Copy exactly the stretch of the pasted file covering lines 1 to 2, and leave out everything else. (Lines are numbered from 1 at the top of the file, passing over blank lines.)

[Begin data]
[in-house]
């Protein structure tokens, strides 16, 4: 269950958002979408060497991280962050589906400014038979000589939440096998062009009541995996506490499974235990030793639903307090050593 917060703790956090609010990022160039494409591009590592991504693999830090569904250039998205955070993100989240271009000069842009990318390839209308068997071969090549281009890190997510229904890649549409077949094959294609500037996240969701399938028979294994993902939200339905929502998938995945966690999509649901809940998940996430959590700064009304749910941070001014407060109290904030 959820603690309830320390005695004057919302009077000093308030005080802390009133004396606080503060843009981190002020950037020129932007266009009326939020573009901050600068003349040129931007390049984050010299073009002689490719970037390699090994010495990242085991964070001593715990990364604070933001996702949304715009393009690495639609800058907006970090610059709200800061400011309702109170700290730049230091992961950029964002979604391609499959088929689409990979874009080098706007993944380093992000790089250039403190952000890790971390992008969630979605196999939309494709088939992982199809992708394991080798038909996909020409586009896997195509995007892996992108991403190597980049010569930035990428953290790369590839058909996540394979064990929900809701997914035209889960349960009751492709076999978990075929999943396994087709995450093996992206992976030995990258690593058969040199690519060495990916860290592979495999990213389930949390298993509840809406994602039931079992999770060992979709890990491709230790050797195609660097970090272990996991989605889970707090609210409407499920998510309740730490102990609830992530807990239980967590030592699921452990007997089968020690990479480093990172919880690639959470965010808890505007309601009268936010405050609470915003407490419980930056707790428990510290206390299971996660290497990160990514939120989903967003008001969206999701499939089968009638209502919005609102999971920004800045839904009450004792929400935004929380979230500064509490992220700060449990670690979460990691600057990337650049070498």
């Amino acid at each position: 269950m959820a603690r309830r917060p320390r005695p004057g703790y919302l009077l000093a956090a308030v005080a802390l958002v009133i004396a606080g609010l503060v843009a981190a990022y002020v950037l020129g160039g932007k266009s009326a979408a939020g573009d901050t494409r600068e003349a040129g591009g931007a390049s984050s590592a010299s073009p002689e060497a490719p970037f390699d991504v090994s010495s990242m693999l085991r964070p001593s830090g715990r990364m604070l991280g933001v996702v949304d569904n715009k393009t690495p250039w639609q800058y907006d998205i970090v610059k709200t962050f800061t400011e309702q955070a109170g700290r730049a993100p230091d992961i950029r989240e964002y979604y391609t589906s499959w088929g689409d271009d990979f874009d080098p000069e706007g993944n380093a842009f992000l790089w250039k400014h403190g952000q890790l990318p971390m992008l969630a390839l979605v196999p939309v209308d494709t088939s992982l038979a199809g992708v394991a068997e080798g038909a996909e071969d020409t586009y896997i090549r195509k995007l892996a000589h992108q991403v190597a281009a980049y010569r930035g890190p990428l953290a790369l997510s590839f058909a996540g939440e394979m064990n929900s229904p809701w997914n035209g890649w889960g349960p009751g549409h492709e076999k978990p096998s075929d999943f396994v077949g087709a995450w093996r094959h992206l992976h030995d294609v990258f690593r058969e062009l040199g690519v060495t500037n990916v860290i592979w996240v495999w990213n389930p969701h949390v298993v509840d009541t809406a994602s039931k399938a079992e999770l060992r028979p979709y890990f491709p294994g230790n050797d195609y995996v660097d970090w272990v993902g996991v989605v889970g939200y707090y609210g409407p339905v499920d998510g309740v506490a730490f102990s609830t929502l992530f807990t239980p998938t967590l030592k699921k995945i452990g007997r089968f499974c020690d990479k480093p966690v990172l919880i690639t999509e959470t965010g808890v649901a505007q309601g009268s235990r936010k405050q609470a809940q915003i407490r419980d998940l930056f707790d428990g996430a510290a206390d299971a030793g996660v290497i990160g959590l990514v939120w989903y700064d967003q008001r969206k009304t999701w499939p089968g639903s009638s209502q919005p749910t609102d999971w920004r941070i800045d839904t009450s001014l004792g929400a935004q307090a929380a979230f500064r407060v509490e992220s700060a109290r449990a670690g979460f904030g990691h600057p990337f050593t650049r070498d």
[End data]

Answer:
[in-house]
């Protein structure tokens, strides 16, 4: 269950958002979408060497991280962050589906400014038979000589939440096998062009009541995996506490499974235990030793639903307090050593 917060703790956090609010990022160039494409591009590592991504693999830090569904250039998205955070993100989240271009000069842009990318390839209308068997071969090549281009890190997510229904890649549409077949094959294609500037996240969701399938028979294994993902939200339905929502998938995945966690999509649901809940998940996430959590700064009304749910941070001014407060109290904030 959820603690309830320390005695004057919302009077000093308030005080802390009133004396606080503060843009981190002020950037020129932007266009009326939020573009901050600068003349040129931007390049984050010299073009002689490719970037390699090994010495990242085991964070001593715990990364604070933001996702949304715009393009690495639609800058907006970090610059709200800061400011309702109170700290730049230091992961950029964002979604391609499959088929689409990979874009080098706007993944380093992000790089250039403190952000890790971390992008969630979605196999939309494709088939992982199809992708394991080798038909996909020409586009896997195509995007892996992108991403190597980049010569930035990428953290790369590839058909996540394979064990929900809701997914035209889960349960009751492709076999978990075929999943396994087709995450093996992206992976030995990258690593058969040199690519060495990916860290592979495999990213389930949390298993509840809406994602039931079992999770060992979709890990491709230790050797195609660097970090272990996991989605889970707090609210409407499920998510309740730490102990609830992530807990239980967590030592699921452990007997089968020690990479480093990172919880690639959470965010808890505007309601009268936010405050609470915003407490419980930056707790428990510290206390299971996660290497990160990514939120989903967003008001969206999701499939089968009638209502919005609102999971920004800045839904009450004792929400935004929380979230500064509490992220700060449990670690979460990691600057990337650049070498």